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Daily Nation : February 4th 2014
story DAILY NATION Tuesday February 4, 2014 smart company 9 CHANGING BUSINESS OPERATING ENVIRONMENT WHICH COULD IMPACT NEGATIVELY ON FUTURE PROFITABILITY Situation compounded by delayed payments by government to firms for completed projects Number of customers defaulting on loans rises B BY JOSHUA MASINDE email@example.com anks faced a high risk of non-per- forming loans in 2013 as the cost of living and interest rates took a toll on households, undermining customers’ capacity to service loans. The situation was further compounded by delayed payments by the government to contractors for completed projects. This greatly affected the repayment patterns of customers in the building and construction sector. Given the high interest rates currently prevailing in the market, the situation might continue to worsen, although the banking sector continues to experience growth. According to the latest Central Bank of Kenya report, Credit Survey for 2013, the banks faced an upsurge in credit risk, with the gross non-performing loans (NPLs) rising by 30.9 per cent to Sh80.6 billion at the end of 2013, compared with Sh61.6 billion at the end of 2012. This prompted a number of banks to tighten their credit standards for customers in the building and construction sector in the second half of 2013. “Credit risk is the single largest fac- tor affecting the soundness of financial institutions and the financial system as a whole, and lending is the principal business for most banks,” the Central Bank FILE | NATION A Central Bank survey indicates that credit risk is the single largest factor affecting the soundness of financial institutions. said in the report released on January 30. This is despite an increase in demand for loans in all the economic sectors surveyed occasioned by the peaceful General Election in March 2013 and a stable macro-environment in the period. The demand came strongly from the transport and communication, trade, manufacturing, and agriculture sectors, pushing up total loans to Sh1.60 trillion in 2013, compared with Sh1.36 trillion in 2012. The banks also enhanced their credit recovery efforts in all the 11 sectors surveyed in tandem with the increased demand for credit in the period. They also continued to exercise strict credit stand- ards as they remained cautious in a bid to forestall possible major defaults. The high credit risk is, however, ex- pected to prevail, especially in the first quarter of this year. This threatens to eat into banks’ earnings. “Non-performing loans in the personal and household sector are expected to rise due to cyclical reduction of customers’ disposable income as a result of increased expenditure by customers during the December/January festivities. “In this regard, some banks indicated their intention to marginally intensify their credit standards so as to mitigate any possible default risk,” the CBK said. Industry unaudited pre-tax profits rose by 16.89 per cent to Sh124.57 billion in the full year period ending 2013, from Sh107.68 billion registered in a similar period in 2012. The survey, which is done on a quar- terly basis, targets the senior credit officers of all 42 banks and one mortgage finance company. The 11 sectors surveyed include ag- riculture, manufacturing, building and construction, mining and quarrying, energy, and water. Others are trade, tourism, restaurant and hotels, transport and communication, real estate, financial services and personal/household. Analysts expect credit uptake to in- crease this year in virtually all the sectors of the economy with the issue of the sovereign bond targeting to raise $1.5 billion (Sh130 billion). They say the sovereign bond issue will release the “pressure valve” on demand for credit from the domestic market by the government, which has been active in the short- and long-term bonds, to raise money to meet budgetary shortfalls. The National Treasury has also in- dicated that the high interest rates will only be addressed once and for all by a proposed legislation, which will overhaul governance at the CBK. The proposed legislation comes in the wake of constant accusations levelled against local commercial banks that they make huge profits at the expense of borrowers.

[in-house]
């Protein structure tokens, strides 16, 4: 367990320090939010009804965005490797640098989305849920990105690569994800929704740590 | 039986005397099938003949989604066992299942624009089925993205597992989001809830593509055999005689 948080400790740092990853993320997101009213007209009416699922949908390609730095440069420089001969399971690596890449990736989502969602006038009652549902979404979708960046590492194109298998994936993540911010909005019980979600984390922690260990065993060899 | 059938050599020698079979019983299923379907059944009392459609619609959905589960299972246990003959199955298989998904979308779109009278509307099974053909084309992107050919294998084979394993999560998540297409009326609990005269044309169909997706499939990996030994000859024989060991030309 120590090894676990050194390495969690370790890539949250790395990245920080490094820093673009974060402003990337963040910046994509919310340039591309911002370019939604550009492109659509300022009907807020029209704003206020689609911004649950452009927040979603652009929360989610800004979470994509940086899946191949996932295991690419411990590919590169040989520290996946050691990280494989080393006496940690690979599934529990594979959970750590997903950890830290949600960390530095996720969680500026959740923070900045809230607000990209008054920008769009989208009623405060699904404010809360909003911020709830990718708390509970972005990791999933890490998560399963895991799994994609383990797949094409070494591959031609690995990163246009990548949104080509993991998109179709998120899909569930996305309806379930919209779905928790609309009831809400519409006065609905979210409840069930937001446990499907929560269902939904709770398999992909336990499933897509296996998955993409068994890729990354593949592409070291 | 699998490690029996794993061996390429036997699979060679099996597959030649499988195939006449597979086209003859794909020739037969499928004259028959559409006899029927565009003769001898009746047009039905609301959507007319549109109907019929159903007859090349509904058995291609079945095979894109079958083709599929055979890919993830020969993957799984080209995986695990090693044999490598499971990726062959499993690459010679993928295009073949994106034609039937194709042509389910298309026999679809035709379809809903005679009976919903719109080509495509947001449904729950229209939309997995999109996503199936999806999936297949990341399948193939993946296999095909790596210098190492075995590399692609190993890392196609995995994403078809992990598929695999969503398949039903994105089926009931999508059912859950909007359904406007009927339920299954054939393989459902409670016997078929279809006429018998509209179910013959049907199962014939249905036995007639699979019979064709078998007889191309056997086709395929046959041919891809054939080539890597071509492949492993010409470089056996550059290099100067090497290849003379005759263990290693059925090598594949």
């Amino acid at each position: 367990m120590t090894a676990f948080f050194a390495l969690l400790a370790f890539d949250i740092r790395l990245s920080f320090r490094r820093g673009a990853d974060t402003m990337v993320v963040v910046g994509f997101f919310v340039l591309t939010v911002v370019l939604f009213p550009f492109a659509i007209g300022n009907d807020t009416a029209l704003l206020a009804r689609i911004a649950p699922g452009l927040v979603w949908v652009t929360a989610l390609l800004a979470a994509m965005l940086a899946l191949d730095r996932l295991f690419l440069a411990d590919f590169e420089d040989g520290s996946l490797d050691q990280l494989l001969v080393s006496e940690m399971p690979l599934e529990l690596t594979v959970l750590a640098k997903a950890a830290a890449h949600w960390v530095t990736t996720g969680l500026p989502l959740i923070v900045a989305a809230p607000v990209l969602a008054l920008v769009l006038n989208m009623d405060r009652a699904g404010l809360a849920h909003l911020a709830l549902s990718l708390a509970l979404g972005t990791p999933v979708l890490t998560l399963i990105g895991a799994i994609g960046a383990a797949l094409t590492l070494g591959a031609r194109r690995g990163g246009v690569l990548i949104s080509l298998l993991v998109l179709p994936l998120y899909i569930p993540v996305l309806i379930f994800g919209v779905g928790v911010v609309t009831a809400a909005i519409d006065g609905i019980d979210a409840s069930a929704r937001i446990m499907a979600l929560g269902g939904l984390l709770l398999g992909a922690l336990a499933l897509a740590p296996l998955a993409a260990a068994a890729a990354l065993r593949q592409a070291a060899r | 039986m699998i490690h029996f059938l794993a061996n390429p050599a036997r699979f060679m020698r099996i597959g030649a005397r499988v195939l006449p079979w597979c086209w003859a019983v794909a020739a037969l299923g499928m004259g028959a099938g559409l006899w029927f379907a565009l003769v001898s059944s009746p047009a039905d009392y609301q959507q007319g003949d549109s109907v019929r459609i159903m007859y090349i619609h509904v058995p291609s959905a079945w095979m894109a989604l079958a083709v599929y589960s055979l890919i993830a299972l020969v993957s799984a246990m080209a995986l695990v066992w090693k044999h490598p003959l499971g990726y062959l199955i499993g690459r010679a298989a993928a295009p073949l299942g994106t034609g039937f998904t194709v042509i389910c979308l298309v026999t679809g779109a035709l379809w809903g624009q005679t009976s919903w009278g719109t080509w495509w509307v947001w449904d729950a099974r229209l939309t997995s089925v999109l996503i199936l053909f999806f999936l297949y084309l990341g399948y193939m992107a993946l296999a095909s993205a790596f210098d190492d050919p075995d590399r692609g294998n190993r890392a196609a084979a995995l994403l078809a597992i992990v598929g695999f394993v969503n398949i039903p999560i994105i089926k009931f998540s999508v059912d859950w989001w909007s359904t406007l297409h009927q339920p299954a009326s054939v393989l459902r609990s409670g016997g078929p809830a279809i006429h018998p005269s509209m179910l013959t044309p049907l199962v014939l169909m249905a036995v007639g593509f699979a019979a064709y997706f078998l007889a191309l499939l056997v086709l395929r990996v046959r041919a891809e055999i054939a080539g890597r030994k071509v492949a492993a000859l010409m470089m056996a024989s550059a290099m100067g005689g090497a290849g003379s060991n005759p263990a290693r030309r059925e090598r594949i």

February 3rd 2014
February 5th 2014